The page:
Thursday, May 29, 2008

Cisco ASA and DAP

OK, for those of you who play with the Cisco ASA product you might have heard of DAP (Dynamic Access Policies). DAP is used to build policy rules on the fly to provide a customer user experience for VPN sessions (SSLVPN and Clientless or webportal VPN in particular) and is something that has been needed for awhile to compete with the Juniper Neoteris product. DAP has some issues with configuration and setup that can be a challenge, the primary challenge being the Microsoft AD integration.
It turns out that trying to figure out the Login DN parameters can be difficult and also the format for the LDAP attributes. I recommend using LDP to help you figure out the LDAP attributes you can match on and also as a useful tool to walk the LDAP structure of AD. The other missing information is that the testing tool does NOT test against the LDAP authentication server to see if the parameters you are providing actually exist. All it does is TRUST what you are providing as the if that was supplied back from the LDAP server and uses that to test your DAP policy. So you can happily test away thinking your DAP policy will work when it will fail because you are using the wrong LDAP attribut to match in the first place! Very frustrating.
Key commands to know:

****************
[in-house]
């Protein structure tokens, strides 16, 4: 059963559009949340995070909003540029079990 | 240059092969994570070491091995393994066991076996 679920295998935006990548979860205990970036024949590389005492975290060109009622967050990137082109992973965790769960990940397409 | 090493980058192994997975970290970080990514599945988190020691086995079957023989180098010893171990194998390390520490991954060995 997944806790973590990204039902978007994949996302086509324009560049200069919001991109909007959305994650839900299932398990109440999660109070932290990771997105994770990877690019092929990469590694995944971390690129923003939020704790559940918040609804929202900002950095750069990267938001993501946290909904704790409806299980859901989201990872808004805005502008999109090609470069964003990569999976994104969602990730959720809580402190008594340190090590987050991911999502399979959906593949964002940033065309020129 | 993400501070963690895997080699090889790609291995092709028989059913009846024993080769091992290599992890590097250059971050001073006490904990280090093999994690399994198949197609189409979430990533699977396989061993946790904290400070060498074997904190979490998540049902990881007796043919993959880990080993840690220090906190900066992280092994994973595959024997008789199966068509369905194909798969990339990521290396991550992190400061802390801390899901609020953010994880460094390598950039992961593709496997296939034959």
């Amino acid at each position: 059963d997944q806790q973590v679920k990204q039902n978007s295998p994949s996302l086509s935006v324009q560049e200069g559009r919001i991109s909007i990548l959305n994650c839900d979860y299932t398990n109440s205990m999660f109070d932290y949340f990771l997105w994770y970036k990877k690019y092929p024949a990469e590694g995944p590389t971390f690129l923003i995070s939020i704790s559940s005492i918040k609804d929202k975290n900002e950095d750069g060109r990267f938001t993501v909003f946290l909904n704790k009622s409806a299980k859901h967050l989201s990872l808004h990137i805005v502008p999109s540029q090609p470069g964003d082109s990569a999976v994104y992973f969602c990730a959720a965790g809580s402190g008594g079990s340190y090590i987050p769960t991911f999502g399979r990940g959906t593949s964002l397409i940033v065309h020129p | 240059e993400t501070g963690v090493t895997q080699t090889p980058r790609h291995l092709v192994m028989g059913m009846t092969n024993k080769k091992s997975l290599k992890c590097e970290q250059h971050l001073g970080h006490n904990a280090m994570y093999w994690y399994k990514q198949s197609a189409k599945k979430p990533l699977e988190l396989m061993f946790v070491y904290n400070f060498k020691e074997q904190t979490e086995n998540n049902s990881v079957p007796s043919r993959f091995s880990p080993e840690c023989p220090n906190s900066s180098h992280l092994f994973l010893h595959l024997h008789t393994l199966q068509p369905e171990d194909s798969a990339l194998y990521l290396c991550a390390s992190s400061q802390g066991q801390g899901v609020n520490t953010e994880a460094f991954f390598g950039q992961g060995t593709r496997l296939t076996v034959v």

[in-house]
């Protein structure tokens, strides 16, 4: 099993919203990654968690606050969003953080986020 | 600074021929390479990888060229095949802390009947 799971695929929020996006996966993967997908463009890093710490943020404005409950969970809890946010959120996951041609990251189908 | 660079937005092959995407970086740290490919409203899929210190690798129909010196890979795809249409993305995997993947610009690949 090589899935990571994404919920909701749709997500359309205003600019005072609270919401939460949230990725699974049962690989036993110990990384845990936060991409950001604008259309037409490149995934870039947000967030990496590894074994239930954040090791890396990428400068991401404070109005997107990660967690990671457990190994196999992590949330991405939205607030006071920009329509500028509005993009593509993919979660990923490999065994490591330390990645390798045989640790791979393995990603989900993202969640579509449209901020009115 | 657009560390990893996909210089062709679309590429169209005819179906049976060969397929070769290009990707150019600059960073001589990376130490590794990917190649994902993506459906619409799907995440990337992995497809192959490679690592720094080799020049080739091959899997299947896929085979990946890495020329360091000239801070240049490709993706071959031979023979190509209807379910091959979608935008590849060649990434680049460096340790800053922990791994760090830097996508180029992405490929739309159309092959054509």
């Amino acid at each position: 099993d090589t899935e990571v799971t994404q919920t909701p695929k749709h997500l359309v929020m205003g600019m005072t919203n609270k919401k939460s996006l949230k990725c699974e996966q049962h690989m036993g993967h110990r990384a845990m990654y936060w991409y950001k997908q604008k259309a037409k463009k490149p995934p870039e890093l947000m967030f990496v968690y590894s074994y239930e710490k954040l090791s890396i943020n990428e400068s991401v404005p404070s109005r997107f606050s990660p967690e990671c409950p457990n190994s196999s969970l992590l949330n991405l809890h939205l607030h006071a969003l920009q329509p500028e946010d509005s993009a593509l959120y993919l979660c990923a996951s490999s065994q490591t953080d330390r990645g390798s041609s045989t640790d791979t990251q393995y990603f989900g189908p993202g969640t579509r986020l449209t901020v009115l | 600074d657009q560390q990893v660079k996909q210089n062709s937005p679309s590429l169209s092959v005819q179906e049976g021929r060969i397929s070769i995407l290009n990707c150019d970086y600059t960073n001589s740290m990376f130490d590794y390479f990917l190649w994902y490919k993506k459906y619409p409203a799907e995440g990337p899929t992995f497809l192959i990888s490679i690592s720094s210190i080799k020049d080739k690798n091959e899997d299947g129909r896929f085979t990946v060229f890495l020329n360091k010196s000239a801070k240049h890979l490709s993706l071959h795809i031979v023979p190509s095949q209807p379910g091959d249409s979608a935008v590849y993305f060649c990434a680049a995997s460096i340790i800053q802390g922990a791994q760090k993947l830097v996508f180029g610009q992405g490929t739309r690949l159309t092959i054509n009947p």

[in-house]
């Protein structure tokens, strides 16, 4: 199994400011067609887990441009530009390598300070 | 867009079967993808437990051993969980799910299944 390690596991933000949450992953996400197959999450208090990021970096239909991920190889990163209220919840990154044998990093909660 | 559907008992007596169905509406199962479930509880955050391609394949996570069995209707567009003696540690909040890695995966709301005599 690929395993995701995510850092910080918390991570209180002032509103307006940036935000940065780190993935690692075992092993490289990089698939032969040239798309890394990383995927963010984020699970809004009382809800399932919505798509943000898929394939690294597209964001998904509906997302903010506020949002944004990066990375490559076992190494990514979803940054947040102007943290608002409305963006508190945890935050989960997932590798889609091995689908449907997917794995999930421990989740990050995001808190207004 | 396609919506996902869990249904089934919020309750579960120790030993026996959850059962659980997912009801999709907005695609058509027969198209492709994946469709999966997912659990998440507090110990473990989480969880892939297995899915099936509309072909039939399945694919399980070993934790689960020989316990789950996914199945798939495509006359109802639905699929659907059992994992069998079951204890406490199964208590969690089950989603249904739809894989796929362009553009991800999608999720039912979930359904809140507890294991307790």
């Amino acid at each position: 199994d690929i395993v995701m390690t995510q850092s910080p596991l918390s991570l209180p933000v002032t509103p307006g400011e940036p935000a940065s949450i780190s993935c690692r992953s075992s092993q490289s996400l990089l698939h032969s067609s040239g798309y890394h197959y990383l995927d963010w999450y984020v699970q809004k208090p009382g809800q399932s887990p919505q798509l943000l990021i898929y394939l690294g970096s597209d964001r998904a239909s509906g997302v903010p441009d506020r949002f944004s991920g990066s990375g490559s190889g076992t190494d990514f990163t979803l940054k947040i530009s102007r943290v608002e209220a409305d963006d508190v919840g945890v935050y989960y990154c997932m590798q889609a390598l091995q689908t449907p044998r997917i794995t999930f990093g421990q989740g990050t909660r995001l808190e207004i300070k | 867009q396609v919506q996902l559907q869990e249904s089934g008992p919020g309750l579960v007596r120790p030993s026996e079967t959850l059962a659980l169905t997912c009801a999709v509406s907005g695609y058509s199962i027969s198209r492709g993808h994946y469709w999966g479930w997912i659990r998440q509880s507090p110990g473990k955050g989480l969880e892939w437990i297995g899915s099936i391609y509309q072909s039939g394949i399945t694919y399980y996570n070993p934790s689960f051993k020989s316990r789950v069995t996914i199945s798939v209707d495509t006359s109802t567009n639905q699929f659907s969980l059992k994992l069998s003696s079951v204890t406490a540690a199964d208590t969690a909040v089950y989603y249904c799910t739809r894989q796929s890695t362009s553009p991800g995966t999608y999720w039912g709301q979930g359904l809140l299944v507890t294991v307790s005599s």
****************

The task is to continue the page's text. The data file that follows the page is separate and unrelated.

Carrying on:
debug dap trace
debug ldap 255

Also, for some reason the ASDM DAP testing tool puts commands in the ASA that are cumilative and you have to remove them via the command line. So if you do use the DAP testing tool remember to go in and remove the old parameters you gave it. Otherwise you will have a list a mile long and all of them will be getting checked even though you might only have one or two in the ASDM GUI window.
Oh, and make sure you are running, that fixes a SSH issue on the platform that is pretty important.
- Ed

Tuesday, May 27, 2008

EUROPEAN IPv6 DAY - 30 May 2008

Well, it seems our European counterparts are starting to take IPv6 seriously. They are planning an advancement meeting in Belgium to get things moving along.
The IPv6 task force website has good information if you are getting started in the IPv6 arena.
I am sure everyone saw that 6 of the 13 root level servers are running IPv6 AAAA records now - you don't even need IPv4 to do name services for IPv6 anymore, you can go completely native IPv6 for everything.
It is moving slowing but it is definitely moving along.
- Ed